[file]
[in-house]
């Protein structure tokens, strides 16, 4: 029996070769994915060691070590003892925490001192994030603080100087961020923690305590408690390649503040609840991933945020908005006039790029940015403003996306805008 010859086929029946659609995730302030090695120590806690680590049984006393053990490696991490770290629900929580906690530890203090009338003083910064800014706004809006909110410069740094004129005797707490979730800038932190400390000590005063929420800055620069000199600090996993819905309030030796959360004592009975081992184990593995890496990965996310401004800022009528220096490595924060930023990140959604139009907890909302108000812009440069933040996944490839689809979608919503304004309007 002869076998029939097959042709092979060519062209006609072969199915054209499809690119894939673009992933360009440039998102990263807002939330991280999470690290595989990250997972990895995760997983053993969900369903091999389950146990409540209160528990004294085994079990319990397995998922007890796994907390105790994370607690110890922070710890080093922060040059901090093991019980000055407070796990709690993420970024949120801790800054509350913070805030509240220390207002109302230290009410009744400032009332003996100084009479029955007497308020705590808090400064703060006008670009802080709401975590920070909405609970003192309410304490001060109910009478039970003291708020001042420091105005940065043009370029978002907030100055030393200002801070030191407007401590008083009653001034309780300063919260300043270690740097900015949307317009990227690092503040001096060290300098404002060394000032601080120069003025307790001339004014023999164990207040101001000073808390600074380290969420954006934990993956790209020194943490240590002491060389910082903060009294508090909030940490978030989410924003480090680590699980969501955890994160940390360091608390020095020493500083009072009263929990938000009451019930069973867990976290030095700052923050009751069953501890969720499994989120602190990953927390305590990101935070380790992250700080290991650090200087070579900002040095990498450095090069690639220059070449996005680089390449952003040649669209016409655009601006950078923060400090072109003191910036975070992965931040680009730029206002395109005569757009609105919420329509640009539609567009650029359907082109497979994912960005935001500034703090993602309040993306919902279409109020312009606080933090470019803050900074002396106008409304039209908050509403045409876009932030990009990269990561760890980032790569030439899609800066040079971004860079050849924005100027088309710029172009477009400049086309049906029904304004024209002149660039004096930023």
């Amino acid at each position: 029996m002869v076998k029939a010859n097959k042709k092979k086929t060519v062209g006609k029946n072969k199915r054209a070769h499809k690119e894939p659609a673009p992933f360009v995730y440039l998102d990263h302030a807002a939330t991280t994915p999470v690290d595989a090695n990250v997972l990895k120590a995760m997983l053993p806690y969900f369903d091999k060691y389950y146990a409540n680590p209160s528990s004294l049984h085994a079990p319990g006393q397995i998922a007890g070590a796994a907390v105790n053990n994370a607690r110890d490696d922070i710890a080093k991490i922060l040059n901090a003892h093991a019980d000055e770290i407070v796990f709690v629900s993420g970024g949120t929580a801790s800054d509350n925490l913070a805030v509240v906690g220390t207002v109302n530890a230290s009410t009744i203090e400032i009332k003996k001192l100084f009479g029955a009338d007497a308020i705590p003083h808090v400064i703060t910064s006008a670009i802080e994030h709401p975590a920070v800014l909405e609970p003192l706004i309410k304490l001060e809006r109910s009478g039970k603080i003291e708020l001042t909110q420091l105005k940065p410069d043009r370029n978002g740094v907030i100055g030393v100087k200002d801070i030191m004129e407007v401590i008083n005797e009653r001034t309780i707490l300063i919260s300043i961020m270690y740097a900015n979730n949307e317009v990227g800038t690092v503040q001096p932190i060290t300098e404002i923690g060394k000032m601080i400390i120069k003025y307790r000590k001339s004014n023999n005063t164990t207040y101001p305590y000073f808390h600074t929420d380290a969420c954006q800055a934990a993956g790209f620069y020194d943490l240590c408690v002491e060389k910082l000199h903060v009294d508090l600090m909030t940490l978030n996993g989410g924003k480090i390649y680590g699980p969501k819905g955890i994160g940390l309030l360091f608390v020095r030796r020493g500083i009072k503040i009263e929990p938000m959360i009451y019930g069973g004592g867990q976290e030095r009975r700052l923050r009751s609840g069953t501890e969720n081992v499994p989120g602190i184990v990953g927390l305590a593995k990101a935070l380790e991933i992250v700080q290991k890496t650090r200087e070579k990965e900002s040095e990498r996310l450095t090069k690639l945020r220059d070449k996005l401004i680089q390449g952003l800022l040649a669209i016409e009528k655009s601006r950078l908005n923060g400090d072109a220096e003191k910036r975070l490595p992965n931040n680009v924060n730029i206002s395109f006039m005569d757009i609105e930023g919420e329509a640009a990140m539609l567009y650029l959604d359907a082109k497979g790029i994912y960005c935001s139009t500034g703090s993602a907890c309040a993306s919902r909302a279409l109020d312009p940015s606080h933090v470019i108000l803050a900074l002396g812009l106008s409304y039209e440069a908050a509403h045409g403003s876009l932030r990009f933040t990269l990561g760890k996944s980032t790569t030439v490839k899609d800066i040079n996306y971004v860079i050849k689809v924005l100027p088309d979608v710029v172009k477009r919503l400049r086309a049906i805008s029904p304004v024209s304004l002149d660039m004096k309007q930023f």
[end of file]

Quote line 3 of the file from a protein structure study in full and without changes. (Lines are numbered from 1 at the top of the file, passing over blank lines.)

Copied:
């Amino acid at each position: 029996m002869v076998k029939a010859n097959k042709k092979k086929t060519v062209g006609k029946n072969k199915r054209a070769h499809k690119e894939p659609a673009p992933f360009v995730y440039l998102d990263h302030a807002a939330t991280t994915p999470v690290d595989a090695n990250v997972l990895k120590a995760m997983l053993p806690y969900f369903d091999k060691y389950y146990a409540n680590p209160s528990s004294l049984h085994a079990p319990g006393q397995i998922a007890g070590a796994a907390v105790n053990n994370a607690r110890d490696d922070i710890a080093k991490i922060l040059n901090a003892h093991a019980d000055e770290i407070v796990f709690v629900s993420g970024g949120t929580a801790s800054d509350n925490l913070a805030v509240v906690g220390t207002v109302n530890a230290s009410t009744i203090e400032i009332k003996k001192l100084f009479g029955a009338d007497a308020i705590p003083h808090v400064i703060t910064s006008a670009i802080e994030h709401p975590a920070v800014l909405e609970p003192l706004i309410k304490l001060e809006r109910s009478g039970k603080i003291e708020l001042t909110q420091l105005k940065p410069d043009r370029n978002g740094v907030i100055g030393v100087k200002d801070i030191m004129e407007v401590i008083n005797e009653r001034t309780i707490l300063i919260s300043i961020m270690y740097a900015n979730n949307e317009v990227g800038t690092v503040q001096p932190i060290t300098e404002i923690g060394k000032m601080i400390i120069k003025y307790r000590k001339s004014n023999n005063t164990t207040y101001p305590y000073f808390h600074t929420d380290a969420c954006q800055a934990a993956g790209f620069y020194d943490l240590c408690v002491e060389k910082l000199h903060v009294d508090l600090m909030t940490l978030n996993g989410g924003k480090i390649y680590g699980p969501k819905g955890i994160g940390l309030l360091f608390v020095r030796r020493g500083i009072k503040i009263e929990p938000m959360i009451y019930g069973g004592g867990q976290e030095r009975r700052l923050r009751s609840g069953t501890e969720n081992v499994p989120g602190i184990v990953g927390l305590a593995k990101a935070l380790e991933i992250v700080q290991k890496t650090r200087e070579k990965e900002s040095e990498r996310l450095t090069k690639l945020r220059d070449k996005l401004i680089q390449g952003l800022l040649a669209i016409e009528k655009s601006r950078l908005n923060g400090d072109a220096e003191k910036r975070l490595p992965n931040n680009v924060n730029i206002s395109f006039m005569d757009i609105e930023g919420e329509a640009a990140m539609l567009y650029l959604d359907a082109k497979g790029i994912y960005c935001s139009t500034g703090s993602a907890c309040a993306s919902r909302a279409l109020d312009p940015s606080h933090v470019i108000l803050a900074l002396g812009l106008s409304y039209e440069a908050a509403h045409g403003s876009l932030r990009f933040t990269l990561g760890k996944s980032t790569t030439v490839k899609d800066i040079n996306y971004v860079i050849k689809v924005l100027p088309d979608v710029v172009k477009r919503l400049r086309a049906i805008s029904p304004v024209s304004l002149d660039m004096k309007q930023f």